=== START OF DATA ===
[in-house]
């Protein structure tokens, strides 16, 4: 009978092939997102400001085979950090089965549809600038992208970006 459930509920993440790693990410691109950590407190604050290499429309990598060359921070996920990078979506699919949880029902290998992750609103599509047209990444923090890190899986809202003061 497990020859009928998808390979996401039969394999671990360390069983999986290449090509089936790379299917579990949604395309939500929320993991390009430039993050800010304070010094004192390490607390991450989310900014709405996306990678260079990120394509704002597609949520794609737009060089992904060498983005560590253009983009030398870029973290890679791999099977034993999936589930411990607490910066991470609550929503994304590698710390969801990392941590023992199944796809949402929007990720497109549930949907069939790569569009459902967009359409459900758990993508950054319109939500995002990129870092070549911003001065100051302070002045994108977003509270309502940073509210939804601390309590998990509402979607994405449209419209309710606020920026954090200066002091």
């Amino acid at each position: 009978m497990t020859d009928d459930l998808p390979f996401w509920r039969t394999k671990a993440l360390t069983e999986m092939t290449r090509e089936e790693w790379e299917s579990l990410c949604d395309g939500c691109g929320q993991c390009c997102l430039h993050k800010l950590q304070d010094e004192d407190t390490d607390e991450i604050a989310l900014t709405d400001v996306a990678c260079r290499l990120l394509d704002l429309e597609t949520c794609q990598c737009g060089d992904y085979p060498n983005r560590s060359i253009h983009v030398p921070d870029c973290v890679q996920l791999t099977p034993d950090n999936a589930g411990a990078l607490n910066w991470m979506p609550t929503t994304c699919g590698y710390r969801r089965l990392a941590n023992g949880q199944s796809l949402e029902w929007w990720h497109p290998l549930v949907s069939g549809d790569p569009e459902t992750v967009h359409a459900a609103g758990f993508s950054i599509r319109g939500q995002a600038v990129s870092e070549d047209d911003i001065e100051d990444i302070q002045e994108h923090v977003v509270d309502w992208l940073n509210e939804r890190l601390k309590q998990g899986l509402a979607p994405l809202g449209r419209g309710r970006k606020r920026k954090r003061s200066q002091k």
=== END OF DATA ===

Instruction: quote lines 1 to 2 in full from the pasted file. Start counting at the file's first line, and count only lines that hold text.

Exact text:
[in-house]
């Protein structure tokens, strides 16, 4: 009978092939997102400001085979950090089965549809600038992208970006 459930509920993440790693990410691109950590407190604050290499429309990598060359921070996920990078979506699919949880029902290998992750609103599509047209990444923090890190899986809202003061 497990020859009928998808390979996401039969394999671990360390069983999986290449090509089936790379299917579990949604395309939500929320993991390009430039993050800010304070010094004192390490607390991450989310900014709405996306990678260079990120394509704002597609949520794609737009060089992904060498983005560590253009983009030398870029973290890679791999099977034993999936589930411990607490910066991470609550929503994304590698710390969801990392941590023992199944796809949402929007990720497109549930949907069939790569569009459902967009359409459900758990993508950054319109939500995002990129870092070549911003001065100051302070002045994108977003509270309502940073509210939804601390309590998990509402979607994405449209419209309710606020920026954090200066002091």